FareShare meals meet growing need for food relief in Melbourne’s northwest

The queue of cars backed up to the street illustrates the current demand for emergency food relief at Helping Hands Airport West, one of the hundreds of charities that hand out FareShare meals to people doing it tough.

When Helping Hands first opened, a handful of people would stop by. Pre-Covid, they were helping around 40-50 people. Now they’re helping 70 people a day, many of them families.

“The demand is getting way more rapid,” says Helping Hands Manager Adam Volpato. “We’re getting people from Geelong. One guy gets a bus, tram and train from Dandenong way somewhere.”

Around five years ago, Adam Volpato quit his corporate job at Australia Post to do something more meaningful. He has absolutely no regrets, especially when he sees the positive impact Helping Hands has on the local community. 

“If someone turns up and says, ‘I’m in trouble’, they always walk away from here better off than when they got here, and that’s more rewarding than a six figure pay packet, I can tell you.”

Lately, Adam has noticed a shift in the types of people seeking food assistance.

“Pre-Covid, we helped the unemployed, single parents, people in that lower socio-economic bracket. Now, we have people who have never had to ask for help before. They were working and comfortable. But now they’re in a position where they don’t know where their next meal is coming from.

FareShare's Agency Liaison Officer Sam Dixon chats with Helping Hands Manager Adam Volpato in front of their emergency food pantry.

“If someone turns up and says, ‘I’m in trouble’, they always walk away from here better off than when they got here, and that’s more rewarding than a six figure pay packet, I can tell you.”

Helping Hands volunteers sort and pack fresh produce for the emergency food pantry.

“I had a schoolteacher who came in crying. She didn’t want to ask for help, she was too embarrassed. I had to tell her ‘It’s okay, that’s why we exist’.”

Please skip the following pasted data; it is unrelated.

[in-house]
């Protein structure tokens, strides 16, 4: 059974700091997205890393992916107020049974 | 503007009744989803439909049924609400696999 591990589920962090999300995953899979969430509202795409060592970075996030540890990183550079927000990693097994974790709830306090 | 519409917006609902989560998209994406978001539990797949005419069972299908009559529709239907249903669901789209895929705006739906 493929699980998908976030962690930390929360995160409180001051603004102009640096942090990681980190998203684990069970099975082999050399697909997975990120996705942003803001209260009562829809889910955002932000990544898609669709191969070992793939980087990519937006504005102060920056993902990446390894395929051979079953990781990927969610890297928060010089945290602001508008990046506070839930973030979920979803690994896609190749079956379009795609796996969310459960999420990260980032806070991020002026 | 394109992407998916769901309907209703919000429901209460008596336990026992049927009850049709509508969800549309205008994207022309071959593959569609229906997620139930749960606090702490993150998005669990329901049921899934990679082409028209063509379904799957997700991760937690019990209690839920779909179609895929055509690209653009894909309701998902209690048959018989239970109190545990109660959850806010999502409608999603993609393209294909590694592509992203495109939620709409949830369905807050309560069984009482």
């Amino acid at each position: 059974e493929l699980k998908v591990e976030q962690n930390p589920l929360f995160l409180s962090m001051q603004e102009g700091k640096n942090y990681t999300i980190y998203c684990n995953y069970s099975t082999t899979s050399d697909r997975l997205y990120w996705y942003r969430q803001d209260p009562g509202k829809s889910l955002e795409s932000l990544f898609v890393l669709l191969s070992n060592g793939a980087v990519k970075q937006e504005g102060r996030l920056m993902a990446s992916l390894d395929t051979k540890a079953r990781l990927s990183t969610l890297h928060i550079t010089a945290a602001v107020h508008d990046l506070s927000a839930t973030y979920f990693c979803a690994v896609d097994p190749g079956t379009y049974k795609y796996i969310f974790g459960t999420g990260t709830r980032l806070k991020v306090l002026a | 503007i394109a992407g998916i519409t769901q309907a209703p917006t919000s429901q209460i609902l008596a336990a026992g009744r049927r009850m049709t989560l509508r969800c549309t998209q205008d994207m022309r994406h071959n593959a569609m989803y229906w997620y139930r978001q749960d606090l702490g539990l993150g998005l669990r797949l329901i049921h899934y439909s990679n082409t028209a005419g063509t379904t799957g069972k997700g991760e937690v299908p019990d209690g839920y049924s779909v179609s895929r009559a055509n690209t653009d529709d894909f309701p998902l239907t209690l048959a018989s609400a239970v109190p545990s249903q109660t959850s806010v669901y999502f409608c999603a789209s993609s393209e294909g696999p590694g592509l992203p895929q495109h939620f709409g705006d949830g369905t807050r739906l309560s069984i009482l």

Another person who falls into this camp is mother-of-two Jennifer. Her husband lost his job during Covid. As a result, the family lost their house and are now living with relatives.

“It’s hard. We’d just had our first child when we had to move out… We were pretty much set. My husband had a great job. We were living on cloud nine with our new family. Then the next thing you know we were losing our house!”

Jennifer’s second child was born during this stressful period. She said she wouldn’t have been able to cope if not for the generosity of Helping Hands Airport West and their food providers like FareShare.

"We were pretty much set. My husband had a great job. We were living on cloud nine with our new family. Then the next thing you know we were losing our house!”

Another regular attendee at the Helping Hands food pantry is Maria. She has had many FareShare meals and thinks they’re great. In fact, she asked if there was any way she’d be able to buy our meals.

“I cut your meals in half for my elderly mother, which means she gets two meals out of it. Well, sometimes I eat the other half [laughs]. They’re just ideal for an elderly person because of their size and their texture.”

Not only does Helping Hands Airport West help people like Jennifer and Maria with food, they also run an op shop, a material aid program that helps furnish people’s houses for free, and a Christmas Cave/Birthday Cupboard where parents can get free gifts for their children during the festive season or when it’s their birthday.

Winnie poses in the Helping Hands Christmas Cave, which she runs.

After Jennifer finishes speaking with us, Adam tells her about the Christmas Cave. Her eyes light up and she gets emotional knowing her children will have presents under the tree. She thanks him profusely and heads over there.

“I just love working here,” Adam gushes. “I could talk all day about it. But yeah, we really appreciate all the support FareShare gives us. Thank you.” 

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